10 August 2021
European Beer Star 2004 –2021
International family gathering | European Beer Star awards have been presented for 17 years now – time to look back to the very beginning. How has the beer competition changed since 2004? What has stayed constant at European Beer Star? And where is it heading?
When you take a look at the pictures from the very first European Beer Star competition in 2004, it’s like looking at baby photos.
“Gosh, hasn’t it grown?”, you can almost hear yourself exclaiming. Back in 2004, the tasting sessions and prize-giving ceremony seemed extremely casual and almost like an informal family gathering.
Over the next 17 years the European Beer Star family steadily grew, with the award ceremony taking on a certain international glamour and the tasting sessions choreographed with the utmost professionality. European Beer Star manages to continue to lend its increasing internationality a distinct family atmosphere, however. “European Beer Star tastings have always been something of a family get-together,” is how Andrea Kalrait, executive director of BrauBeviale and member of the jury since 2014, describes the ambience at jury tasting sessions.
A European Beer Star is born
“I first had the idea of staging a different kind of competition for beer at the turn of the millennium, as I’d noticed for some time that at one major German beer competition, where the results of analysis and shelf life had an extremely big influence on the awarding of the medals, special beers, and particularly hoppy ones, were relegated to the sidelines. I was thinking of a consumer-oriented beer rating system that focussed on outstanding sensory characteristics and mirrored the variety of taste prevalent in our beer landscape,” explains Dr. Karl-Ullrich Heyse, then editor-in-chief and now publisher of BRAUWELT.
The idea was quickly met with enthusiasm by Dr. Werner Gloßner, Roland Demleitner, Stefan Stang, Michael Schmitt and Dr. Wolfgang Stempfl, who together with Dr. Heyse became the founding team of European Beer Star. Together they launched the 1st European Beer Star Awards in 2004, marking the start of a success story that is still being written today.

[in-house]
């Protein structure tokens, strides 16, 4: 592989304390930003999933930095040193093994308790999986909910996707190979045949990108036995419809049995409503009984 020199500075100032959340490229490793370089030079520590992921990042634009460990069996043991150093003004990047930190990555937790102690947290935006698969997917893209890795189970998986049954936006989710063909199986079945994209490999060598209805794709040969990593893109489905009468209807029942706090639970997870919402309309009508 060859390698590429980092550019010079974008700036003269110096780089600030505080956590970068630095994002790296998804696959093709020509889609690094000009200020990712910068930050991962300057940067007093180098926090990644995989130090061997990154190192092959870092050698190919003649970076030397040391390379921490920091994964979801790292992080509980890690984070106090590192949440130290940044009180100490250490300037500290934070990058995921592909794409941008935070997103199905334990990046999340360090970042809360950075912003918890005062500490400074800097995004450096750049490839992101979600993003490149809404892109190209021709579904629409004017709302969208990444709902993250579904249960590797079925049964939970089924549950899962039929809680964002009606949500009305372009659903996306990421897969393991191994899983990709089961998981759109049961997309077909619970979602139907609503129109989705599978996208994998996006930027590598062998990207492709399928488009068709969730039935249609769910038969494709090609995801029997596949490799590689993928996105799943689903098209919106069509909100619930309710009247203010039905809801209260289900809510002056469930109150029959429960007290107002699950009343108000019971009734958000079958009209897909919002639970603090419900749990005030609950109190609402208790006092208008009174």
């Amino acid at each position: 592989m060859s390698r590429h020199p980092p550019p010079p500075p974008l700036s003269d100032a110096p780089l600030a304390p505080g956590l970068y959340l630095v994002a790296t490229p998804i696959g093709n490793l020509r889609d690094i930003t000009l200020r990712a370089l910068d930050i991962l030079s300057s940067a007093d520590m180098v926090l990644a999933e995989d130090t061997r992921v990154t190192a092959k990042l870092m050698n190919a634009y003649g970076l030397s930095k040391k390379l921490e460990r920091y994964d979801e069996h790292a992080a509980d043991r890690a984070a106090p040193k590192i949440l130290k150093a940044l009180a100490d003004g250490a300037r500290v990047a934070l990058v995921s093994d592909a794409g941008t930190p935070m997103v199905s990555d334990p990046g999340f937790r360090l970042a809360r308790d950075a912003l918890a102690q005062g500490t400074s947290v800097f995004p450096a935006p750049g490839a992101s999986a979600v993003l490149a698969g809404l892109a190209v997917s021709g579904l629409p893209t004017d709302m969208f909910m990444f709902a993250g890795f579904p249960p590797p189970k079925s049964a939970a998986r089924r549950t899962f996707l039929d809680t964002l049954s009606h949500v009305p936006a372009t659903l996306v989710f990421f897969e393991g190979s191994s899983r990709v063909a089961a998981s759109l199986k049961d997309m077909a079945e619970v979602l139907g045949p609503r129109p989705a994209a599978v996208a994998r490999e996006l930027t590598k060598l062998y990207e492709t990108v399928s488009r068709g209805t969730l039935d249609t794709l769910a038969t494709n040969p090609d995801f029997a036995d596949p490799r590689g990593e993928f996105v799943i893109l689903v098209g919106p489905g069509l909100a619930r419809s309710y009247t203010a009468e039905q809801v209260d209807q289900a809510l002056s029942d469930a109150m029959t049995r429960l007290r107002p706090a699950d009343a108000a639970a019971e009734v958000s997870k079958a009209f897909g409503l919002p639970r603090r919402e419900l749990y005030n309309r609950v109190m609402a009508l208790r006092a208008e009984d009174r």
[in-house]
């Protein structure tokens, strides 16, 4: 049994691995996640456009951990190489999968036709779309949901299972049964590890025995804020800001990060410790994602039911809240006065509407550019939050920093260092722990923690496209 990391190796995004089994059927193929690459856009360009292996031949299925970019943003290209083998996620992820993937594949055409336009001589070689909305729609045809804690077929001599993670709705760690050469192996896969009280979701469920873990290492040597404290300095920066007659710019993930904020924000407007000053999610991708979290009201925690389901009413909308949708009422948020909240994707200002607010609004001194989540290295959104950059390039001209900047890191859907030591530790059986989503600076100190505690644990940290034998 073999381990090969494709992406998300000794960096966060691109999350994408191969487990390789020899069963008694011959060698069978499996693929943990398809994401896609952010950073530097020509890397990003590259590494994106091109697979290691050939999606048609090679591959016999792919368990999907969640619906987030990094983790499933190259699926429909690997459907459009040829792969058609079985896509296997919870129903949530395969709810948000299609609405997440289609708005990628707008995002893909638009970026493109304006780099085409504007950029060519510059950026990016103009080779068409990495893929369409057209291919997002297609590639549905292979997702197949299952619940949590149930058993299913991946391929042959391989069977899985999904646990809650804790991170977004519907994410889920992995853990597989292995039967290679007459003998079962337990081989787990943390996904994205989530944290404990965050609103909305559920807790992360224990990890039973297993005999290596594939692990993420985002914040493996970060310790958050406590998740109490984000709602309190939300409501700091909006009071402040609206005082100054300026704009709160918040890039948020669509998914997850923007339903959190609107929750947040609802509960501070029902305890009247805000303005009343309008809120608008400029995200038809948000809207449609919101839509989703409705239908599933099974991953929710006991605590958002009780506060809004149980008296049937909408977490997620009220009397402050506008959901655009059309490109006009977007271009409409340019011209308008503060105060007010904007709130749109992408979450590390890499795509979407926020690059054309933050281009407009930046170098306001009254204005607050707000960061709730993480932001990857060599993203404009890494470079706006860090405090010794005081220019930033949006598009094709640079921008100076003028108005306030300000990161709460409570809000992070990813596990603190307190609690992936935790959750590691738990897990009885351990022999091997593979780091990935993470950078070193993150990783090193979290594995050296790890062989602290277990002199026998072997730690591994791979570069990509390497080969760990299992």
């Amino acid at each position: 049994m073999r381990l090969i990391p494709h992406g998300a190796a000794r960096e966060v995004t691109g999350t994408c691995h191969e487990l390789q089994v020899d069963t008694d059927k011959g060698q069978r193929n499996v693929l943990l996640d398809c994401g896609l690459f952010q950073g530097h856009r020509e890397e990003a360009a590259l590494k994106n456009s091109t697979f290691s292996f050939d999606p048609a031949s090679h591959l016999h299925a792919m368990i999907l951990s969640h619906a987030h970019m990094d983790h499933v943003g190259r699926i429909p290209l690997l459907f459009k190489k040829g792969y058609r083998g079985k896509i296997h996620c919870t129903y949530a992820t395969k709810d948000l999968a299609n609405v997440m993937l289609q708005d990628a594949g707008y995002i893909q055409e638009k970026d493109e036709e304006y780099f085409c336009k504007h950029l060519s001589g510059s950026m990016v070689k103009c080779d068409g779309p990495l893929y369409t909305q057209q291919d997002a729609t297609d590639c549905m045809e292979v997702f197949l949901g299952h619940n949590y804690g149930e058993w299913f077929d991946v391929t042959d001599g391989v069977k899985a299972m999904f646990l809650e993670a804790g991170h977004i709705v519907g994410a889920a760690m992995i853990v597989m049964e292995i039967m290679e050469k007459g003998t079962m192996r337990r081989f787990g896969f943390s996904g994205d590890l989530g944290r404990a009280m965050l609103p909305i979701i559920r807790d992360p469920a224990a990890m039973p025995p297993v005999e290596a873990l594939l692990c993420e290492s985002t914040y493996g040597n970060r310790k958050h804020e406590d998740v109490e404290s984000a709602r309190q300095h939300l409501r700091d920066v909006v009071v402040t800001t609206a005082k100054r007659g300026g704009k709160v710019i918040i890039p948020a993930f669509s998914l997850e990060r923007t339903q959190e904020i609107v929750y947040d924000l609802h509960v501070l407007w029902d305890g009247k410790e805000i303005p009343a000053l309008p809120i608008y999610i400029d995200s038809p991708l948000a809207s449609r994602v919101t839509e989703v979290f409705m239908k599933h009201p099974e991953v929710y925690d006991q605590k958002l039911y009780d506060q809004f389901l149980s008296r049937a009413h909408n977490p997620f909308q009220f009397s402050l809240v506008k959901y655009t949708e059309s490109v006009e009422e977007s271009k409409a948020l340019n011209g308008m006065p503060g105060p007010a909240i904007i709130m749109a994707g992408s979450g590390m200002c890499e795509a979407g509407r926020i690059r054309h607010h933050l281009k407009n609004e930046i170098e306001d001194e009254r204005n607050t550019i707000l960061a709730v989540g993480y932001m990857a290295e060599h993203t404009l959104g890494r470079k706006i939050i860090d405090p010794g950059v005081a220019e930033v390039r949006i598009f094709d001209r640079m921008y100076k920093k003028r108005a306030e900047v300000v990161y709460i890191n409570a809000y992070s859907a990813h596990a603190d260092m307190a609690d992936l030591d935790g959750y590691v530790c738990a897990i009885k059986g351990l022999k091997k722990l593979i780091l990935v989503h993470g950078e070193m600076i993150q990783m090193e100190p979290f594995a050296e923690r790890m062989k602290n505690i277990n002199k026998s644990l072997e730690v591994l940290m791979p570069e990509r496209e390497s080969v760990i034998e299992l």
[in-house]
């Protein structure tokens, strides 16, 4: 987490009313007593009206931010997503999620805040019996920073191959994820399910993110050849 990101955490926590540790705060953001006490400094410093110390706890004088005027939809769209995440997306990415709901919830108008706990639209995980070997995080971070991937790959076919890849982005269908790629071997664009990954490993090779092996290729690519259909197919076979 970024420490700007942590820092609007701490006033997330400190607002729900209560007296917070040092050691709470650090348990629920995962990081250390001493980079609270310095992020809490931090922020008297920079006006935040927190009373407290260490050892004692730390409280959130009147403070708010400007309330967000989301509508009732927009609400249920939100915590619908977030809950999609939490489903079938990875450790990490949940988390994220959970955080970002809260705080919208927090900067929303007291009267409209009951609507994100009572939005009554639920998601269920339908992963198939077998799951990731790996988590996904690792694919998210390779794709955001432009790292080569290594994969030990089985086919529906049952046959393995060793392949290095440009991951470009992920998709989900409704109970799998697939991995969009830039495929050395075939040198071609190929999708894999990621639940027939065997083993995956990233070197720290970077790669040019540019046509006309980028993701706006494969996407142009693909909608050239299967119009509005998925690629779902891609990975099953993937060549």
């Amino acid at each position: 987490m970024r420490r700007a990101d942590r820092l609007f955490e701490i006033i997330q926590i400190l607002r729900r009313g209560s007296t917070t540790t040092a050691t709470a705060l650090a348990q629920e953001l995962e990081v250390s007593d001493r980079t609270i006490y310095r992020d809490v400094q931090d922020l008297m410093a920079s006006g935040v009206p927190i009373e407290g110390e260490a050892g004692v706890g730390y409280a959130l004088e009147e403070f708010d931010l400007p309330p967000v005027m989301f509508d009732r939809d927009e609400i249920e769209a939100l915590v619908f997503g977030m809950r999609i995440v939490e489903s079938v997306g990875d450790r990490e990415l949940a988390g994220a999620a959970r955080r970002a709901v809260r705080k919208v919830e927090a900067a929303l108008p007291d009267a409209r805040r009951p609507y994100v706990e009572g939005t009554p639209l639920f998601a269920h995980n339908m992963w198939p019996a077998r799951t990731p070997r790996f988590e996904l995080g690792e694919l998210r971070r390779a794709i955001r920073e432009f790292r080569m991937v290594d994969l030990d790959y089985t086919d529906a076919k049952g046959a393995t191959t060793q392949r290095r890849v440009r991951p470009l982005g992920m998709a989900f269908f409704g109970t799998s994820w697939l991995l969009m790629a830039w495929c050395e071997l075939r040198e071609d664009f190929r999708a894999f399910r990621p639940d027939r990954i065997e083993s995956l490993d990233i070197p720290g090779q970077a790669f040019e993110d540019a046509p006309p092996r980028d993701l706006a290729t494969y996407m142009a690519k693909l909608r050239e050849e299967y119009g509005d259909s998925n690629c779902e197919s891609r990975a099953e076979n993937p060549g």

European Beer Star is undoubtedly also so successful because it fills a large gap. Dr. Gloßner, now managing director of the Doemens Academy and in 2004 as general manager of Privaten Brauereien Bayern one of the award’s founders, adds, “When the basic decision was made during a board meeting of the Verein zur Förderung mittelständischer Privatbrauereien (i.e., association for the promotion of medium-sized private breweries) back in 2002, you could already feel it: seasoned brewers wanted this kind of assessment, wanted to have the taste of their beer rated and not which analytical values it has. This was unprecedented in Germany. This impression was strengthened further in the test run at BrauBeviale 2003 that involved a good 30 beers and a group of 15 tasters. Star chef Alexander Herrmann was on the jury; he tasted the beers and described what he perceived. And everyone who was there gaped in wide-eyed astonishment because for the first time they’d heard that you could taste and describe beer in another way, too. The first European Beer Star competition in 2004 was thus the logical consequence and clocked up over 200 entries with little advance warning – Brewers were madly keen on this kind of competition; they wanted to be in on the act and of course win.”
Since its beginnings European Beer Star has been organised by Private Brauereien Bayern e.V. and Private Brauereien Deutschland e.V. The tasting sessions are traditionally held at the Doemens Academy in Gräfelfing near Munich and the awards are then presented at Winners’ Night during BrauBeviale. This in itself illustrates one important trait of European Beer Star: there’s a great emphasis on teamwork.
The competition is not just staged by one association alone but instead shouldered by lots of different partners working closely together.